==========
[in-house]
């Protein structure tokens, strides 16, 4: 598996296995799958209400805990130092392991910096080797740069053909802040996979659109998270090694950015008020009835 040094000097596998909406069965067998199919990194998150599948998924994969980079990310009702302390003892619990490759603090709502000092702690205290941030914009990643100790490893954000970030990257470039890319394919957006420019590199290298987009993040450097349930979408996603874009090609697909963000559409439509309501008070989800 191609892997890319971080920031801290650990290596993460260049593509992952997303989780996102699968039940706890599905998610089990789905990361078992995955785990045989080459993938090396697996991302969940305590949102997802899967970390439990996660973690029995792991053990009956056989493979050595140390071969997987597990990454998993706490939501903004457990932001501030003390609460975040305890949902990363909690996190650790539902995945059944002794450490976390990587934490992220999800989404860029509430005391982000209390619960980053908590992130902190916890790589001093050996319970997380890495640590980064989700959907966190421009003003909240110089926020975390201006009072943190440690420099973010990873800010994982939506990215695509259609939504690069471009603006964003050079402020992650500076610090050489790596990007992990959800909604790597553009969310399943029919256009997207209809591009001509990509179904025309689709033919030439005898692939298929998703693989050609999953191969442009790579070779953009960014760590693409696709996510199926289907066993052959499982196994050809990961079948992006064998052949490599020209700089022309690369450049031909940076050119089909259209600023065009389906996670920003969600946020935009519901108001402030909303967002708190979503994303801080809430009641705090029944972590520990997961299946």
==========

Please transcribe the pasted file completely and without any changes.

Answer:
[in-house]
């Protein structure tokens, strides 16, 4: 598996296995799958209400805990130092392991910096080797740069053909802040996979659109998270090694950015008020009835 040094000097596998909406069965067998199919990194998150599948998924994969980079990310009702302390003892619990490759603090709502000092702690205290941030914009990643100790490893954000970030990257470039890319394919957006420019590199290298987009993040450097349930979408996603874009090609697909963000559409439509309501008070989800 191609892997890319971080920031801290650990290596993460260049593509992952997303989780996102699968039940706890599905998610089990789905990361078992995955785990045989080459993938090396697996991302969940305590949102997802899967970390439990996660973690029995792991053990009956056989493979050595140390071969997987597990990454998993706490939501903004457990932001501030003390609460975040305890949902990363909690996190650790539902995945059944002794450490976390990587934490992220999800989404860029509430005391982000209390619960980053908590992130902190916890790589001093050996319970997380890495640590980064989700959907966190421009003003909240110089926020975390201006009072943190440690420099973010990873800010994982939506990215695509259609939504690069471009603006964003050079402020992650500076610090050489790596990007992990959800909604790597553009969310399943029919256009997207209809591009001509990509179904025309689709033919030439005898692939298929998703693989050609999953191969442009790579070779953009960014760590693409696709996510199926289907066993052959499982196994050809990961079948992006064998052949490599020209700089022309690369450049031909940076050119089909259209600023065009389906996670920003969600946020935009519901108001402030909303967002708190979503994303801080809430009641705090029944972590520990997961299946």